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Sunday, July 15, 2018

Depot Art Gallery

A week ago Monday I juried the "Summer Sizzle" show for the Littleton Art Guild that opened Friday July 13th. I am relatively new to being a juror. This is my third or fourth time being asked to jury a local show. I do enjoy it although I won't say it is easy. Some decisions are easier than others, of course. Each venue I have been asked to jury has a different process. I am not sure if I am just getting more used to it or that the people I worked with for this show were just easier to work with, but it seemed to go very smoothly and for that, I am grateful. I was also asked to give a few words for each of the pieces I rejected when I juried the show. I wasn't sure what that was about until I went into the room where they were all gathered and then it made sense. Of course those not accepted would like to know why. It is a good study in how to be gentle yet firm in your reasoning. The woman writing the comments down on a sticky note thought I was fair and succinct.

At the reception for the opening I was asked to come and give the awards and a few words about my choices. This wasn't difficult except for the fact that seeing the work hung on the walls gives one a whole new perspective versus jurying them as the line the floor along the walls! I saw some of the pieces I gave consideration to but then put aside; I began to second guess myself. Luckily, a number of members came up to me right away to thank me for such a great show. That it looked wonderful and they were pleased with my choices. Phew!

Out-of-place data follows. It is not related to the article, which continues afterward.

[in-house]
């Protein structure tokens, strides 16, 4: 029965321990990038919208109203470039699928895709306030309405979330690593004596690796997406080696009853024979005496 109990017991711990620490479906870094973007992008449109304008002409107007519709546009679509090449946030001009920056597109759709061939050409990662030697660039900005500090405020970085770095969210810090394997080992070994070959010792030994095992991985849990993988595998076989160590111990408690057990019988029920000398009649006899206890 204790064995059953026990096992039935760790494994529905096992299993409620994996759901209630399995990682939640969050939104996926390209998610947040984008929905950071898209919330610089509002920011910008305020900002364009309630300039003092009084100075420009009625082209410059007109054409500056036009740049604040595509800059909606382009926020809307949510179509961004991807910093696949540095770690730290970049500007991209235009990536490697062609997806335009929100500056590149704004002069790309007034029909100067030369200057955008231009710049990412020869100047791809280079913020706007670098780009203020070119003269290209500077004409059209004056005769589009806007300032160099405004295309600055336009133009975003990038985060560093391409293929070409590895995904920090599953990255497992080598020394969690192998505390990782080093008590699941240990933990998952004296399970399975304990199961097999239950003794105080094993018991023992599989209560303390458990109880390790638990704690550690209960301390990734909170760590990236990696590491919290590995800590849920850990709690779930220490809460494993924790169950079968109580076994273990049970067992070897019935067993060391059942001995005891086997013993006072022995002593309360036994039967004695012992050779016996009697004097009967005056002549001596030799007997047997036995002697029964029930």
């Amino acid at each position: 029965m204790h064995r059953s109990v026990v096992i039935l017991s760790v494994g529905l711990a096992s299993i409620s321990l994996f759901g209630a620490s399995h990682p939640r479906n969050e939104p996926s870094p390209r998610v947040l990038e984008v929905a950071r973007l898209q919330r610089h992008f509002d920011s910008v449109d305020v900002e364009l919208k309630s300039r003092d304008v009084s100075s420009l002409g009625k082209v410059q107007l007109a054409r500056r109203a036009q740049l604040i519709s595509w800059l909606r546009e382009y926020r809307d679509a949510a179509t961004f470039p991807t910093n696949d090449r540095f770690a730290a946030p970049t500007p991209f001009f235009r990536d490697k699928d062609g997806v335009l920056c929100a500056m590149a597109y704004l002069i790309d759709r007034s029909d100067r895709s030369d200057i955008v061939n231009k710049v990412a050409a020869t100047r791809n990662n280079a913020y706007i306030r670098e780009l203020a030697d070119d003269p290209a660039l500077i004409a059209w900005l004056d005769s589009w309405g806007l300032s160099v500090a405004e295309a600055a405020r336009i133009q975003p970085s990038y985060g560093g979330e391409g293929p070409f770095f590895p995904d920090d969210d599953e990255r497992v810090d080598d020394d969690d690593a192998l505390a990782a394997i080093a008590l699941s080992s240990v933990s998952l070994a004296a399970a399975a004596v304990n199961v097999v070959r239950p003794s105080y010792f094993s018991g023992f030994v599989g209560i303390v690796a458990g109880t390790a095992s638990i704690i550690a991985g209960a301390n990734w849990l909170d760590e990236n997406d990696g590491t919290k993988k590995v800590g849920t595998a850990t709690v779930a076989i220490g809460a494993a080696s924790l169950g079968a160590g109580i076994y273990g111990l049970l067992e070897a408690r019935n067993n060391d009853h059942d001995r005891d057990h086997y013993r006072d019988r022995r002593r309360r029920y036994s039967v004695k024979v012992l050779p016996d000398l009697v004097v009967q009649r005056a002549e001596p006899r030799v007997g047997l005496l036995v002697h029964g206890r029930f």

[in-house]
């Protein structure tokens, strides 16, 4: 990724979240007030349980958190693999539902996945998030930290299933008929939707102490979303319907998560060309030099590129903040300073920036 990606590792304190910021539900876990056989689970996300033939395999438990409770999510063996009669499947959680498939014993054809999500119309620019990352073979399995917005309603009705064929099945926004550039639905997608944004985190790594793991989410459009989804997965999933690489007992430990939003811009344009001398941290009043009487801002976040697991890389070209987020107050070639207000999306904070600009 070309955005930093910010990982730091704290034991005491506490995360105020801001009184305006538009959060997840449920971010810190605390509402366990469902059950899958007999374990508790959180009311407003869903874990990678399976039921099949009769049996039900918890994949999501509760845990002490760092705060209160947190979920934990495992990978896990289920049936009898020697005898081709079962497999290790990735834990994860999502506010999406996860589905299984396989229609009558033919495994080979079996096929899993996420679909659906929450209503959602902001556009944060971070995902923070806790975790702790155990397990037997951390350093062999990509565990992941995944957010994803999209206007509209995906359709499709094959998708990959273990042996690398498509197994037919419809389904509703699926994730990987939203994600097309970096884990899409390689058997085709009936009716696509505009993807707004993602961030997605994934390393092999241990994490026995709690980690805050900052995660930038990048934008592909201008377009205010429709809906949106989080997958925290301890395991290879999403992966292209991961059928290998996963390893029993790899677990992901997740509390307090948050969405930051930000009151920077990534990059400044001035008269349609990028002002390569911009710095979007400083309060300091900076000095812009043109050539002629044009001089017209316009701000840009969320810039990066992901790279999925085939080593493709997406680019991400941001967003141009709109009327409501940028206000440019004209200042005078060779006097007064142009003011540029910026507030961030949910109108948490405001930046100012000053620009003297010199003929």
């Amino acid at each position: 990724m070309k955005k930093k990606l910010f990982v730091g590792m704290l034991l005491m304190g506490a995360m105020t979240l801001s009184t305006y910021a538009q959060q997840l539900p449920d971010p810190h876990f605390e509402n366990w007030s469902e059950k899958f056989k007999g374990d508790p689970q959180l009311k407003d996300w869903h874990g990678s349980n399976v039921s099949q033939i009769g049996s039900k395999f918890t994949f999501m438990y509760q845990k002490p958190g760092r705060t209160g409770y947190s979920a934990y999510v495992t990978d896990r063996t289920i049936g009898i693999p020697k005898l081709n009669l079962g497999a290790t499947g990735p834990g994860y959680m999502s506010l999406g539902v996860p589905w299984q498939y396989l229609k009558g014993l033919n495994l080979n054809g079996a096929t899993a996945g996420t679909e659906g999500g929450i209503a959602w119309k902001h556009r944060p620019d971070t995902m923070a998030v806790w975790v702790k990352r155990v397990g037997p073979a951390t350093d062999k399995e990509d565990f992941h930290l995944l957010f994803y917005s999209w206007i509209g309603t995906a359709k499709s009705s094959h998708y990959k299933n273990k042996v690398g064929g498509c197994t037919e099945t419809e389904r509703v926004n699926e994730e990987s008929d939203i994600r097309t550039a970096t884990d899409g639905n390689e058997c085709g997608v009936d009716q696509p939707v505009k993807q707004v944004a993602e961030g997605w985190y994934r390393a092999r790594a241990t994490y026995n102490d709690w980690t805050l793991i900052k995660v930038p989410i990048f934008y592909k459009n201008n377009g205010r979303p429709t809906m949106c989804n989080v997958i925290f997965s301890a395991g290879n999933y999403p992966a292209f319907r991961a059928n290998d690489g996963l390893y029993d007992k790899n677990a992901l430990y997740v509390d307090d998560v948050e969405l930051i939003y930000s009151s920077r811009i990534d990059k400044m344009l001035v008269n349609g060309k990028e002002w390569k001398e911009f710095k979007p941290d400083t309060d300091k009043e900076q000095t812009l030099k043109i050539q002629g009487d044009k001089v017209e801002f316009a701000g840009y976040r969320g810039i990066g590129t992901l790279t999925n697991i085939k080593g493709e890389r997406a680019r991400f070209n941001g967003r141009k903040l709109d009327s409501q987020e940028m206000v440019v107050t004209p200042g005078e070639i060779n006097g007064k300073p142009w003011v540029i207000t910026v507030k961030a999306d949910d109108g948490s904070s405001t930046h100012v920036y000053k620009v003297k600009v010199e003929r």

summer sizzle from two different perspectives

I was in a very equitable mood when I juried this show. I could have been a lot more harsh in my decisions to make a tighter show overall. But I instead asked how much room did they have to hang the show. IE about how many pieces could they hang in the space. I then asked how many roughly had been submitted. I then took out the the ones that I felt were not as good as they could be or did not fit the theme well enough. If there were obviously multiple pieces submitted by any one person I tried to keep at least one for the show even if the artist wasn't particularly up to snuff. I did reject more than the number I needed to, but not as many as I would normally have.

Picking "best of show" is so relative. The piece I thought was best of show really did not fit the theme of the show well in my opinion so I had to let it go. I could not even give it honorable mention and be fair to those whose work did fit the theme. In my words on my choices I made a point of saying why I thought it fit the theme and then said a few words as to why I picked it specifically for an award. Rarely is there an artist except the one who wins, who thinks the Best of Show is really that. I picked the painting above for the following reasons: It was well done perspective wise; It fit the show theme; it had a unique perspective and subject matter; it was fun and did not take itself too seriously. And it has good movement to it.
What a delightful portrait of a datura in sun-baked earth

Thursday, June 28, 2018

Feral Cats of Milos

Milos Resident, oil, 20x20 Available

It was a new experience for me to be around so many feral cats while on the island of Milos. They were everywhere. Literally and figuratively. You heard the random cat fight but overall they seemed to mind their own business and leave you alone. Unless you were eating. Then they would sit ever so quietly and watch you. They rarely fought at the table, believe it or not. They seemed to know that there would be enough for all or nothing for any of them. The couple sitting at this table did not feed the ever hopeful cats. Here is but one example: